Supreme Court gives two decisions on employers’ vicarious liability
Vicarious liability is the legal concept that provides that a party can be held liable for the acts or omissions of another party. In an employment context it means that an employer can be found liable for the acts or omissions of their employee.
Whilst cases are fact sensitive, two recent examples – Cox and Mohamud – make for cautionary reading for employers when considering potential liability for employees’ actions.
Given their authority, Supreme Court judgments are always interesting reading. The decisions handed down on 2 March 2016 in Cox v Ministry of Justice and Mohamud v WM Morrison Supermarkets plc are no different, and may impact significantly on the scope of an employer’s vicarious liability.
The Cases – Cox & Mohamud
Cox concerned a catering manager who worked at a prison in the kitchens, with prisoners. She was injured through accidental negligence of a prisoner, who dropped a sack of rice on her when she was bending down. Mrs Cox attempted to argue that the Ministry of Justice (MoJ) was vicariously liable for the negligence of the prisoner, although the individual was not an employee of the MoJ.
Eventually, the Court of Appeal held that the relationship that the MoJ had with the prisoner was close enough to that of ‘employment’ so as to make it just that the MoJ be vicariously liable.
Mohamud was more closely aligned with a typical employment relationship. An individual – who had made an innocuous request to have some documents printed from a USB stick – was, in response, racially abused and assaulted by an employee of the supermarket in the petrol station premises of the supermarket where the employee worked. Initially it was held, and then upheld by the Court of Appeal, that the actions of the employee were beyond the scope of their employment and there was no vicarious liability. There was not a sufficient close connection between the employee and his actions to give rise to a liability to his employer.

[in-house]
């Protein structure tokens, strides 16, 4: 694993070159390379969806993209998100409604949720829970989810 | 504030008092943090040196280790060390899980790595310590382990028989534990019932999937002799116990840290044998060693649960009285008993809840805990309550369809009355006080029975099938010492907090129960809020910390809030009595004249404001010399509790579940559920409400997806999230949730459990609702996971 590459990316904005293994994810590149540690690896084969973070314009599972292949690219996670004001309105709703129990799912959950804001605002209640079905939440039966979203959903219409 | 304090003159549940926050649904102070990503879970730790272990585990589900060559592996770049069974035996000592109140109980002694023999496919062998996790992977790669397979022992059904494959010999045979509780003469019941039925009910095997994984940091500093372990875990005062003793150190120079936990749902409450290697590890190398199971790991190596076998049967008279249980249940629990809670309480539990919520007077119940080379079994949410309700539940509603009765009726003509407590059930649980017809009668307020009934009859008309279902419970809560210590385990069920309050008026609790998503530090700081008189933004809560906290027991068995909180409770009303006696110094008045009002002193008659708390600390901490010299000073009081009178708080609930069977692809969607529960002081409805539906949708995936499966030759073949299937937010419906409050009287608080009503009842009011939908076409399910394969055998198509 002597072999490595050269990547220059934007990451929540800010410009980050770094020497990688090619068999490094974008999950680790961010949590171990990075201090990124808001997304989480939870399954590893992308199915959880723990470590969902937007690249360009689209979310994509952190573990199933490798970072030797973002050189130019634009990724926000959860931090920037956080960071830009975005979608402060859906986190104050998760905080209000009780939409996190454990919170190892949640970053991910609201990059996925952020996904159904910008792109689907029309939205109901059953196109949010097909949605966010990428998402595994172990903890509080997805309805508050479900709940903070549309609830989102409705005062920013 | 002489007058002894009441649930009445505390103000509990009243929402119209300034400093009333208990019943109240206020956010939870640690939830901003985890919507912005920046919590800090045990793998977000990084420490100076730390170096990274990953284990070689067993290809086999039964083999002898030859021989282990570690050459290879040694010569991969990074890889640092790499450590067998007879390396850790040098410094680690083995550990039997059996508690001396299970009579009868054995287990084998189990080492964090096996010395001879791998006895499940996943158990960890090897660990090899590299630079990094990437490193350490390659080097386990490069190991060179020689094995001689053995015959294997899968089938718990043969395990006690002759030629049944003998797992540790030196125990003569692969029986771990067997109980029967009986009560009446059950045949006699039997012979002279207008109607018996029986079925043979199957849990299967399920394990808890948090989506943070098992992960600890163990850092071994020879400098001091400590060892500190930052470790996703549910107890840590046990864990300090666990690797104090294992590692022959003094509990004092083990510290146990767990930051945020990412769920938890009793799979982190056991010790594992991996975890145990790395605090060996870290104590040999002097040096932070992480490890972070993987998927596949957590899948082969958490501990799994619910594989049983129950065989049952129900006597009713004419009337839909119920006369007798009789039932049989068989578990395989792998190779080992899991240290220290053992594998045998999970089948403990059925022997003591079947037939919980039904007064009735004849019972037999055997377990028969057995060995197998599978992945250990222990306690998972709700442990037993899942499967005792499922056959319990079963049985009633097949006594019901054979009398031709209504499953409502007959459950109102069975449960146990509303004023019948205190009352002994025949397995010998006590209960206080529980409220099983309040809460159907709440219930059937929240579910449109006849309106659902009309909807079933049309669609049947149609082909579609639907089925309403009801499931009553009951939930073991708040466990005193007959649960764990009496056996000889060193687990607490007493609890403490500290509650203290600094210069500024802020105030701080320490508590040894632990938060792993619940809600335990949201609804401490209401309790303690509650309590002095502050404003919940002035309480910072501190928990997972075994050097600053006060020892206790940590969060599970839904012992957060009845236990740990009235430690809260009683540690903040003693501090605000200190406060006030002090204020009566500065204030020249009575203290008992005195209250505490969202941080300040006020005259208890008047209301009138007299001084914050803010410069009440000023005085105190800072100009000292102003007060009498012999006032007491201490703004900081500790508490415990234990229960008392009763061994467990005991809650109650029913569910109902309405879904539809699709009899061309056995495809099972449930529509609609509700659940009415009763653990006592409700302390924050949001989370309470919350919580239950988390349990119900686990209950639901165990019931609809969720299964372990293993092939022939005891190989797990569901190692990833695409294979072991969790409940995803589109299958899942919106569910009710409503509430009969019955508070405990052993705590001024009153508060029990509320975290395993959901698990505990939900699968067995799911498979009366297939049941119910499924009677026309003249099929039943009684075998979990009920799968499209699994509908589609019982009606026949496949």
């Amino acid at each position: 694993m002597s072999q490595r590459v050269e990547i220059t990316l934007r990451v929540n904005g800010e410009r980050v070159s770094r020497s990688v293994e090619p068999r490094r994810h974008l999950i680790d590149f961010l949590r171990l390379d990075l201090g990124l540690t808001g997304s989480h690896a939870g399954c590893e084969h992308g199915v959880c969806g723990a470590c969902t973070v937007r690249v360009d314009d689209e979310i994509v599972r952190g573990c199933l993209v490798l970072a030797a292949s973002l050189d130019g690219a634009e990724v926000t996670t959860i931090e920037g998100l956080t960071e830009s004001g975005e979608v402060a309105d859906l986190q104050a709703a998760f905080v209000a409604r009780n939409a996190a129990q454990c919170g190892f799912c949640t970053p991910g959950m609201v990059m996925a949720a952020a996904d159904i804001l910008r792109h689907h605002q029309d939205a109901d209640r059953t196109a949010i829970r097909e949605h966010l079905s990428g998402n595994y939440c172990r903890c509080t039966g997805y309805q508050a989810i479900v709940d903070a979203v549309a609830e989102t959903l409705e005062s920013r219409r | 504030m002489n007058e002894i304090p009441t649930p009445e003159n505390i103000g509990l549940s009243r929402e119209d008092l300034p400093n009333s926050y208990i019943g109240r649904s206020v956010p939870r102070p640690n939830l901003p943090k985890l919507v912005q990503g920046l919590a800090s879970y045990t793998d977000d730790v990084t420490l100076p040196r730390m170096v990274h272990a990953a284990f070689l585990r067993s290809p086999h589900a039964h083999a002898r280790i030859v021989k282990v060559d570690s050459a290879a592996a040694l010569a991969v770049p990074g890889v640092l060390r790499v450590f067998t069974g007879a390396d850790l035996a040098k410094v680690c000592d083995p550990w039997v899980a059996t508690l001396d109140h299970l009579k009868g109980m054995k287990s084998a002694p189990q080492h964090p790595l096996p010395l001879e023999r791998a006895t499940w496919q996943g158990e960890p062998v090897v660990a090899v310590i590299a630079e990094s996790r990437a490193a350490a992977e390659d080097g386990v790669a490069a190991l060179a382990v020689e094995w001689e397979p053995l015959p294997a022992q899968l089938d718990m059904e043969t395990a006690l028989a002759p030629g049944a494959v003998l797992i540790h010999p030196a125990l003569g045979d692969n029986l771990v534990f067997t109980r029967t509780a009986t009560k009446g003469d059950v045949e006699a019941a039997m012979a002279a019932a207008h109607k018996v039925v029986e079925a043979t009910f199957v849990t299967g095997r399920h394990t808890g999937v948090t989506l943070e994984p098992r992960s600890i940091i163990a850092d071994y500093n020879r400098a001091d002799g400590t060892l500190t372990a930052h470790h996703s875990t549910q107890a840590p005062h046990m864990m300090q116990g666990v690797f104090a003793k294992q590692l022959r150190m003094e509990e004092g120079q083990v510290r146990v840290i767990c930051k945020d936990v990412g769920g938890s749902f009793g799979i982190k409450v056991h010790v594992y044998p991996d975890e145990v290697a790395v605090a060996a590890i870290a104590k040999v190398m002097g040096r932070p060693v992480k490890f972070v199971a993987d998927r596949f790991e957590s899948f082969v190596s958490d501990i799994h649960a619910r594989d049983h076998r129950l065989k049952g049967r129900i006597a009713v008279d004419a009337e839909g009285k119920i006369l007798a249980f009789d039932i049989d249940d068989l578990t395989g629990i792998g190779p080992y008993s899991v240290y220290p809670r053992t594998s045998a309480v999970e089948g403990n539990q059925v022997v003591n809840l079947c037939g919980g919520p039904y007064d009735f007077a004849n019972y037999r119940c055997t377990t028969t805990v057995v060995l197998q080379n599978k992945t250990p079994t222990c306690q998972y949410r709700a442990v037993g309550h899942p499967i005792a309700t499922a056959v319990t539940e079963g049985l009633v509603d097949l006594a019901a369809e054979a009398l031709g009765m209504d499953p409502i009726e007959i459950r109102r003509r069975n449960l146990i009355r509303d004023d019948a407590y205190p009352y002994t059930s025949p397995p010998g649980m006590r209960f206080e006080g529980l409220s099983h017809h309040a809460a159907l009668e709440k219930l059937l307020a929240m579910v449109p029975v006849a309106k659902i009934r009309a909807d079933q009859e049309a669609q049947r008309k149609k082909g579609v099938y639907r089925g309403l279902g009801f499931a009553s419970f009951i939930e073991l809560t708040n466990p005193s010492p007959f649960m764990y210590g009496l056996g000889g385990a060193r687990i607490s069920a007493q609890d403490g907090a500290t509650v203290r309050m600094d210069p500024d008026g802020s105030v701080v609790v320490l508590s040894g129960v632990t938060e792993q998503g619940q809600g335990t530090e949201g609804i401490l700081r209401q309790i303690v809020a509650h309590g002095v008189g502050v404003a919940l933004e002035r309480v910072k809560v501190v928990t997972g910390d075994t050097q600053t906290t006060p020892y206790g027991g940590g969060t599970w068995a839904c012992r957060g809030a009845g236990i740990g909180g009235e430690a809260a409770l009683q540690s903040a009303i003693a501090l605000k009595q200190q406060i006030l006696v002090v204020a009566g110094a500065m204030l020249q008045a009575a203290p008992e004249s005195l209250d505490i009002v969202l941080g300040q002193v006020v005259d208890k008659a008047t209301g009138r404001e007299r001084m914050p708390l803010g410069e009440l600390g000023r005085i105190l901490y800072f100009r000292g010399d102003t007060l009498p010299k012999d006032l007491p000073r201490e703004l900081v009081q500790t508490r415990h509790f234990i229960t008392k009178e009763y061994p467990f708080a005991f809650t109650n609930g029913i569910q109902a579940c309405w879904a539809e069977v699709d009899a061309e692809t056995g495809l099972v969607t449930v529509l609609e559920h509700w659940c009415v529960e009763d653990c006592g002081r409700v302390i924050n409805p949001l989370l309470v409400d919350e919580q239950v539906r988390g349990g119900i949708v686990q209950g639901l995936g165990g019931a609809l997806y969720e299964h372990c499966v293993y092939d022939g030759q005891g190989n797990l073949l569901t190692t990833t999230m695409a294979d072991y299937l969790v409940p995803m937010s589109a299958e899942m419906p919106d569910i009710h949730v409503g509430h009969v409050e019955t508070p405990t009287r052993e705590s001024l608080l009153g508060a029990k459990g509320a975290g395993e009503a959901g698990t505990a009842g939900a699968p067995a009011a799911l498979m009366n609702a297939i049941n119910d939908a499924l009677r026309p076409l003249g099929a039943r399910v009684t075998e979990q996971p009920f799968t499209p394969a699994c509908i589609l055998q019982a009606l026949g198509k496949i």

The respective decisions of the Court of Appeal in these cases led to further appeals being made to the Supreme Court.
The Supreme Court Decisions
In short, the Supreme Court dismissed the appeal of the MoJ in Cox and allowed the appeal in Mohamud with the result that vicarious liability was imposed. Unanimous decisions were given in both cases.
In Cox, it was recognised that the principles and tests for vicarious liability can be extended to the modern workplace in many situations where an individual is part of a businesses workforce without formally being employed by the business. The view was taken that prisoners working within the kitchens at a prison fell in to this category.
This decision may be significant due to the fact that the Court held that an employment contract was not necessary for a finding of vicarious liability, which may widen the scope of the test for future cases. However, while the Court dismissed the appeal on that basis, they did recognise that the extension beyond the employment relationship is limited (such as where the actions in question can be attributed to the conduct of a recognisable independent business).
The Supreme Court did not take the same view in Mohamud as the Court of Appeal. Instead, they concluded that the employer was vicariously liable for the actions of the employee in question. Their reasoning was based on tests set down in previous case law. The Court focused particularly on what is known as the ‘close connection’ test.
This test focuses on a broad view of the job given to the employee and considering whether the connection between their position and actions justify the employer being liable for their actions. The principle which is considered is that of social justice. In the view of the Court there was a sufficiently close connection for the employer to be liable.
The individual’s role was to attend to customers of the business. He was trying to remove the individual from his employer’s premises before resulting to violence. The Court viewed that this was within the field of activities of his role and that, despite being a gross abuse of his authority, it was connected sufficiently to his employment.
Implications for employers
It seems that from these cases, courts will be willing to extend the scope of vicarious liability through a generous interpretation of the case law. The Cox case provides for liability even for those individuals who are not employees or workers, and the Mohamud case provides for liability even for actions of an employee that seemingly go far beyond the scope of their employment.
In light of these decisions, employers should be aware that they may face claims from individuals relating to situations which, at first blush, would appear to fall outwith their responsibility. There will no doubt be some further case law in this area as a consequence of the decisions.
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If you are unsure of how these decisions may affect your business, then please contact a member of our employment team.
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